GRAMMAR & STYLE Tip No. 36 – Decade References (excerpted from Cushman & Wakefield’s Style Guide) • In text, write out phrases like “1998 to 1999;” do not use dashes in such phrases (e.g., 1999-2001). • Do not use apostrophes when referring to decades (e.g., 1990s, not 1990’s). • Do not abbreviate decades (e.g., 1980s and 1990s, not 1980s and 90s, or Eighties and Nineties). • In tables and graphics, dashes are acceptable in decade ranges, but decades should still not be abbreviated (e.g., 1998-1999 instead of 1998-99). As a result, do not remove any watermarks or other information from the images. If the photos do not include a watermark, we must note that the photo is from Costar adjacent to where the picture is displayed within the appraisal report. Please contact Tinequa Hunt if you have specific questions. CoStar Photographs There has been some confusion about whether we can include Costar photos in our appraisal reports. Based on our most recent contract, we are allowed to include the pictures, but we must also include proper attribution that the photos are from Costar.

General shortcuts: Navigate to Next Break Select While Navigating

Ctrl + Arrows

Ctrl + Shift + Arrows

Open a Cell to Edit

F2 (ESC to close)

Change Cell Reference (in a formula)


Open Cell Formatting Box

Ctrl + 1 Alt + =

Auto Sum

Trace Formula Precedents/Antecedents (in a formula)

Ctrl + [ or ]




by Jim Morrissey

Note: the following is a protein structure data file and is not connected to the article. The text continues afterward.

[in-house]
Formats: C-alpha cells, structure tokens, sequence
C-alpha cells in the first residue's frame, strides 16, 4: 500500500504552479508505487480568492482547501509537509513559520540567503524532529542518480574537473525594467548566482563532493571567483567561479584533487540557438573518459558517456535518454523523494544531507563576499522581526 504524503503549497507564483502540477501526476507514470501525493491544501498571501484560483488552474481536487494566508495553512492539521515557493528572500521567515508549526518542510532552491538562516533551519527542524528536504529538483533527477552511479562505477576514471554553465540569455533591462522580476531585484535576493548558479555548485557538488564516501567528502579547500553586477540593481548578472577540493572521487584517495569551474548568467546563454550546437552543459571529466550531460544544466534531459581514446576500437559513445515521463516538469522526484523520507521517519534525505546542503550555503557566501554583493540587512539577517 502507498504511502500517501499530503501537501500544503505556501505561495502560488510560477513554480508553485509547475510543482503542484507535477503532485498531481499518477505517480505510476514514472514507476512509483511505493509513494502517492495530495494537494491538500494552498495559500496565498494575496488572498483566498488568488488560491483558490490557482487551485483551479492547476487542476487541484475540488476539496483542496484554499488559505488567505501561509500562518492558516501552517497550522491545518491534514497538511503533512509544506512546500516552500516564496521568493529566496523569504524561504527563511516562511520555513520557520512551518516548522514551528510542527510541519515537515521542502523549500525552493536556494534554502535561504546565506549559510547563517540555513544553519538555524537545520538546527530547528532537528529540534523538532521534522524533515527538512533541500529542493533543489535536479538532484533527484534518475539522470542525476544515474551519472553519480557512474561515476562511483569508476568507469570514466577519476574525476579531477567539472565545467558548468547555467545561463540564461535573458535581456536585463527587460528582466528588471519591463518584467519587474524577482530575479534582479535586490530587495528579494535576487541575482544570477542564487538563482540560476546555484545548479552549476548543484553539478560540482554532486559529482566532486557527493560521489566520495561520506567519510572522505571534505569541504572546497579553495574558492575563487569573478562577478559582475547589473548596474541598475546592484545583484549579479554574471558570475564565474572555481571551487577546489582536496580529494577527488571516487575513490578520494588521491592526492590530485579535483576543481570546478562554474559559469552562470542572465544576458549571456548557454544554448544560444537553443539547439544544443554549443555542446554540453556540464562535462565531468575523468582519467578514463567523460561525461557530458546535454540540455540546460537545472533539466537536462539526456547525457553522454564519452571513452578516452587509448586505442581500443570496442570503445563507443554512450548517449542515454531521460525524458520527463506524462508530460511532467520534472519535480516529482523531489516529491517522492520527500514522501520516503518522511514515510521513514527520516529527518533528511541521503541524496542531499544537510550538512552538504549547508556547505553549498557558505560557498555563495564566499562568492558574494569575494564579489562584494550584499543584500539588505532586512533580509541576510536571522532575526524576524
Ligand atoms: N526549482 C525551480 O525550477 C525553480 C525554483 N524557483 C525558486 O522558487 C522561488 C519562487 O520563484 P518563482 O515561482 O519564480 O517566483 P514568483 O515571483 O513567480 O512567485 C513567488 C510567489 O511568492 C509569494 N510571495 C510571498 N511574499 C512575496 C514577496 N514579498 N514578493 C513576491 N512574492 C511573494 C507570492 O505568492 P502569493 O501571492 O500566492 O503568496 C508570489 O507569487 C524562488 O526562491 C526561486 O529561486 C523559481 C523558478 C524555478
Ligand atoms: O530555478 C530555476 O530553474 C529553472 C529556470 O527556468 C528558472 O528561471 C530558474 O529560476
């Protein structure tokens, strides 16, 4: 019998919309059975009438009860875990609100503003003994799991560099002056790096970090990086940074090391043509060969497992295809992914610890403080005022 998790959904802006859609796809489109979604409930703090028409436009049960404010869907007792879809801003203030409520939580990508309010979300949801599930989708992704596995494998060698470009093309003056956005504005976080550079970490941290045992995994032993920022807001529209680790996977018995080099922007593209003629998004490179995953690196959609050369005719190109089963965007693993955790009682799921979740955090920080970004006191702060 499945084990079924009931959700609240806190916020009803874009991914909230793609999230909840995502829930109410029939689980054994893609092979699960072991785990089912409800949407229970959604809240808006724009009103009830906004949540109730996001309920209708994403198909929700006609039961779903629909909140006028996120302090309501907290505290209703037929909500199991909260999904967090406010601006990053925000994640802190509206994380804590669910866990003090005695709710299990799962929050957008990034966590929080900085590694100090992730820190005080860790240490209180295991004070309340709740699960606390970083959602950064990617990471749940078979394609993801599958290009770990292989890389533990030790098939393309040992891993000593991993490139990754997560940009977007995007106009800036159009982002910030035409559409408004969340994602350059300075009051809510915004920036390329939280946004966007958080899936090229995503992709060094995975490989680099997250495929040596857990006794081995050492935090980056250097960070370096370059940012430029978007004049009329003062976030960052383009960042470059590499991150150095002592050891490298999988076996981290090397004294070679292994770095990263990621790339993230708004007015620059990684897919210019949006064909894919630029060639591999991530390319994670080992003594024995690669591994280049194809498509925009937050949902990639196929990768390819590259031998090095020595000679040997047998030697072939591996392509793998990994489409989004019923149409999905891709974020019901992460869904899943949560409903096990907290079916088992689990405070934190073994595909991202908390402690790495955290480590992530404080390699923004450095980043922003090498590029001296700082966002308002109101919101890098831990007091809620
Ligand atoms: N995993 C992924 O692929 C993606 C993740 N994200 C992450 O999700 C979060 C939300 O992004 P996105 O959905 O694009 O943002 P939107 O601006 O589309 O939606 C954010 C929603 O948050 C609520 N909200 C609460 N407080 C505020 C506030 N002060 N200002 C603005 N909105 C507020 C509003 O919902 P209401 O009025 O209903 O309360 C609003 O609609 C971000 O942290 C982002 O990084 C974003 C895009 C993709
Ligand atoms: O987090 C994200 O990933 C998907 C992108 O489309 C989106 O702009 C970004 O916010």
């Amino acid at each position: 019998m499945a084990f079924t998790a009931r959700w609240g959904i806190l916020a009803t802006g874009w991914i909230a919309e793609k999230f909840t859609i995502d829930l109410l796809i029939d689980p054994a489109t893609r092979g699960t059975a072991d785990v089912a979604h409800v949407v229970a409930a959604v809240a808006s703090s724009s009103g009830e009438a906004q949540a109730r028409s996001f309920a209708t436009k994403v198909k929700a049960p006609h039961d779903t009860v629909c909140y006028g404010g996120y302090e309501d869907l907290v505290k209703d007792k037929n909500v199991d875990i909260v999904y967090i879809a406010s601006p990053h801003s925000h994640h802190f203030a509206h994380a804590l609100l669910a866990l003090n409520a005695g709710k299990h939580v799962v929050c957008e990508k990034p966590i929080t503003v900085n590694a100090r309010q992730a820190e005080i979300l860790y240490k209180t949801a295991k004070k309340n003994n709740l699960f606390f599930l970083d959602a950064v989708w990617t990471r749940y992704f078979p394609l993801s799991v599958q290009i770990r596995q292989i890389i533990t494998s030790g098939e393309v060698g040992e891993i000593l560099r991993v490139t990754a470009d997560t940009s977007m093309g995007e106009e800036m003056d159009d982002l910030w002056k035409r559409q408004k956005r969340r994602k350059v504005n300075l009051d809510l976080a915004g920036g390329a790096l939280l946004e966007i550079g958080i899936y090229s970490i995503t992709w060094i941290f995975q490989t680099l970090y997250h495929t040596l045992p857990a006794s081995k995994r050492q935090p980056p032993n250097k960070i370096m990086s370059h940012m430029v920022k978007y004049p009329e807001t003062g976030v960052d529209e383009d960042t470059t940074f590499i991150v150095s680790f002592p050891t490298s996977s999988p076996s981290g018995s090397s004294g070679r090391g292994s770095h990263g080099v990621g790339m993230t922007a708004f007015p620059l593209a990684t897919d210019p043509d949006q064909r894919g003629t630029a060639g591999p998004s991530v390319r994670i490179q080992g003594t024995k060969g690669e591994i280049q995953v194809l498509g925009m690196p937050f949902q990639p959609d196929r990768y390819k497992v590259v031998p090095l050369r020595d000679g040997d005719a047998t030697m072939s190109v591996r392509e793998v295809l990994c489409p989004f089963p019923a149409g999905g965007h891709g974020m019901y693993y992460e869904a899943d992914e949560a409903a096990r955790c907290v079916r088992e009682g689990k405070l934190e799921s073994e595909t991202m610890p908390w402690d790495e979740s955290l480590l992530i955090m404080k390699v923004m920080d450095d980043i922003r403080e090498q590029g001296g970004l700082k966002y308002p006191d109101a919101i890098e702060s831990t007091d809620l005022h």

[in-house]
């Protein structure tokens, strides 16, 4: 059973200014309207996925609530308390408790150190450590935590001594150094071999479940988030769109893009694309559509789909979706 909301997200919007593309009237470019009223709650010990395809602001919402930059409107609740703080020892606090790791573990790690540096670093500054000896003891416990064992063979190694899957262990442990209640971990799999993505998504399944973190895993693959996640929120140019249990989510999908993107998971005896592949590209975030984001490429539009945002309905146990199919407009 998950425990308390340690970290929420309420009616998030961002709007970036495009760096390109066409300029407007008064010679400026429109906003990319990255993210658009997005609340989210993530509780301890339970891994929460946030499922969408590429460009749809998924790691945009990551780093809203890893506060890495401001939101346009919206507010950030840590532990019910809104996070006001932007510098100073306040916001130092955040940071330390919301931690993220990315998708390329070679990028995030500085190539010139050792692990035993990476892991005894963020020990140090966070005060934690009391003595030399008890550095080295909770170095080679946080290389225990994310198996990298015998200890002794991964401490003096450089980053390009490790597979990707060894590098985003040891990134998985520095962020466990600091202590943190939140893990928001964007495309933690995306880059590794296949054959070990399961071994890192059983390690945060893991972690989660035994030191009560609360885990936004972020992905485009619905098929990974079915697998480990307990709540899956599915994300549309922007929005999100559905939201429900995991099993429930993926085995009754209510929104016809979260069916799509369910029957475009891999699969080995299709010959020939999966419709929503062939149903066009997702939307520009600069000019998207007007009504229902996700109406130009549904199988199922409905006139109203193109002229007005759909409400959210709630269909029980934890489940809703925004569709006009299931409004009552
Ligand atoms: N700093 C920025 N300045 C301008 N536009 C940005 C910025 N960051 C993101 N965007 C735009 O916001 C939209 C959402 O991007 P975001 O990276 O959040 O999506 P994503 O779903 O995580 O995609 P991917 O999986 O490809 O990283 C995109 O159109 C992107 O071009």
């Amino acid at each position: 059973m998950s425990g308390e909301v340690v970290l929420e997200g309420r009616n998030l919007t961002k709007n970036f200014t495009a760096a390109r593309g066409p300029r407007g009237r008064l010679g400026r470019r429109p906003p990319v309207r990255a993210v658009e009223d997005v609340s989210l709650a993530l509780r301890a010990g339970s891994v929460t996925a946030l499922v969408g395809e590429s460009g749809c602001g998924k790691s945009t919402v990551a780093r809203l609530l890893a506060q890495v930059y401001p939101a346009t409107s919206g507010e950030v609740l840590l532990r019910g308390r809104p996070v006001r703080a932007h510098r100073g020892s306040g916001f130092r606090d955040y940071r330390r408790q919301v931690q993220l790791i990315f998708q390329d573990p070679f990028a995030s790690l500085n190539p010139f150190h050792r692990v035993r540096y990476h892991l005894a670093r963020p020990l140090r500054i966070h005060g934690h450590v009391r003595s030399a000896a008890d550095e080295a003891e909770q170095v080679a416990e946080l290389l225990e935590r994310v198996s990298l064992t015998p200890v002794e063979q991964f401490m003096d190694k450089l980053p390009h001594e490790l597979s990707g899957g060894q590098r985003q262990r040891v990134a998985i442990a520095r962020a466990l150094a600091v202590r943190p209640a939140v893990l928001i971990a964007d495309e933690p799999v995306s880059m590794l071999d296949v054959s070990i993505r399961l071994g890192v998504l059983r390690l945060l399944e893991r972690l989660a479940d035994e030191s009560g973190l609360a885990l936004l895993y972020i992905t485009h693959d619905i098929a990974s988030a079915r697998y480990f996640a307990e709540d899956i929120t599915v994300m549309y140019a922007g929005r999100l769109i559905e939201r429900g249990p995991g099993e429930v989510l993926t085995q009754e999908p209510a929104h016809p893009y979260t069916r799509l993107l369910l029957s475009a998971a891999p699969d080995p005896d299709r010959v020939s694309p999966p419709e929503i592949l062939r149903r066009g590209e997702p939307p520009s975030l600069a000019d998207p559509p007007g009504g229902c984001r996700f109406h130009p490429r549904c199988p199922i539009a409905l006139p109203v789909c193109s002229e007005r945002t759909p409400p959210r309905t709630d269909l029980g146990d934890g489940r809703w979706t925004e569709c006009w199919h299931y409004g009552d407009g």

Performance Report from JP Morgan Chase We recently conducted a “touch-point” call with managers from JP Morgan Chase to discuss our performance in completing assignments for them over the past year. The following summarizes the conversation. Timing – Turnaround times continue to compress, and it is critical that appraisal vendors adhere to due dates to help ensure that the bank can properly service its clients. In general, we are meeting the bank’s deadlines, but it is critical to inform them when delays are expected due to lack of receiving data in a timely manner, or for other reasons. QC – Our QC reviews need to be more robust, and the clients cited recent assignments where quality need to be improved. As a general rule, the following concerns need to be addressed: • We often do not properly explain some assumptions to the reader. The addition of one or two sentences would be adequate to help the reader understand the appraiser’s rationale. • Appraisers and QC reviewers sometimes need to step back and consider if the value conclusion makes sense. It is easy to focus solely on the assumptions and not consider the big picture. • We often include too many sales in what appears to be a data dump from our extensive database. Including too many sales is not useful, and it complicates their review process. • We need to “streamline the story” overall. They are aware that we have “amazing” data, and that is one reason they hire us; however, the reports often include information overload. All sections of the report must be concise and linked to the subject property. Market Analysis – It seems that our market analyses and cash flow assumptions are written by different people. Sometimes they do not agree and, worse, can appear to conflict. One example given was concluding in the market analysis that the market remains soft, but then growing market rent each year throughout the forecast. While there may be valid reasons for this, no connection is made in the report. Argus Enterprise – The bank reviewers have now completed training and expect to begin using the software in December. Cushman Contacts – The client asked for a list of area leaders, office managers, and practice group leaders, including their contact information. The list was compiled by Marketing and sent to the clients. Collateral 360 – The bank is moving to a new bidding and awarding system known as Collateral 360. The software should be fully rolled out in Q1 2018. Data Mining – JP Morgan Chase is looking to collect data from each appraisal for inclusion in its database for benchmarking and risk management purposes. They asked that we work with EDR (developer of Collateral 360) to construct an automated interface to seamlessly upload the information to their database. Conflicts – We absolutely must avoid conflicts when accepting assignments from the bank. JP Morgan Chase considers brokerage relationships as potential conflicts, so we must disclose any such connections relating to a subject property to allow them to decide if a conflict exists in their view.